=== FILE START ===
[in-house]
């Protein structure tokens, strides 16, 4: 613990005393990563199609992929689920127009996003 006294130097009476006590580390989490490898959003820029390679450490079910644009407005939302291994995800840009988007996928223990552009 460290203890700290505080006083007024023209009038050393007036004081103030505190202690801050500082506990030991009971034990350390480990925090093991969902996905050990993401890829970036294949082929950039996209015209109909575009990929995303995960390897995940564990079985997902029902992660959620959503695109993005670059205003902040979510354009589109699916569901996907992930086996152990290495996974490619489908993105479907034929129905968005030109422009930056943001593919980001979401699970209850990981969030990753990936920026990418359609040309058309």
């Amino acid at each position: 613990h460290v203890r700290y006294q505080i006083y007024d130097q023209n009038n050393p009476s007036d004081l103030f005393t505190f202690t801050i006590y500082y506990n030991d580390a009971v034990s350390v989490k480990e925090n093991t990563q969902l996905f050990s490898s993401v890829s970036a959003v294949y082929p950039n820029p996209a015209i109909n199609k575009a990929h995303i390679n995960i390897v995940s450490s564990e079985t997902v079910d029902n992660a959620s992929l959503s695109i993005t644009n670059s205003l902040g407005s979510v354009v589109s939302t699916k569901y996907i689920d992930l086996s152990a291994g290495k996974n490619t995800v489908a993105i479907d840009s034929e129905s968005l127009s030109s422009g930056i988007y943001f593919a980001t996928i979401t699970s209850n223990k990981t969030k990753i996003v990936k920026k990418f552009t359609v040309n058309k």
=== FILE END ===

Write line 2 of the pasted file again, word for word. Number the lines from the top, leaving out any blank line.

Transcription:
């Protein structure tokens, strides 16, 4: 613990005393990563199609992929689920127009996003 006294130097009476006590580390989490490898959003820029390679450490079910644009407005939302291994995800840009988007996928223990552009 460290203890700290505080006083007024023209009038050393007036004081103030505190202690801050500082506990030991009971034990350390480990925090093991969902996905050990993401890829970036294949082929950039996209015209109909575009990929995303995960390897995940564990079985997902029902992660959620959503695109993005670059205003902040979510354009589109699916569901996907992930086996152990290495996974490619489908993105479907034929129905968005030109422009930056943001593919980001979401699970209850990981969030990753990936920026990418359609040309058309």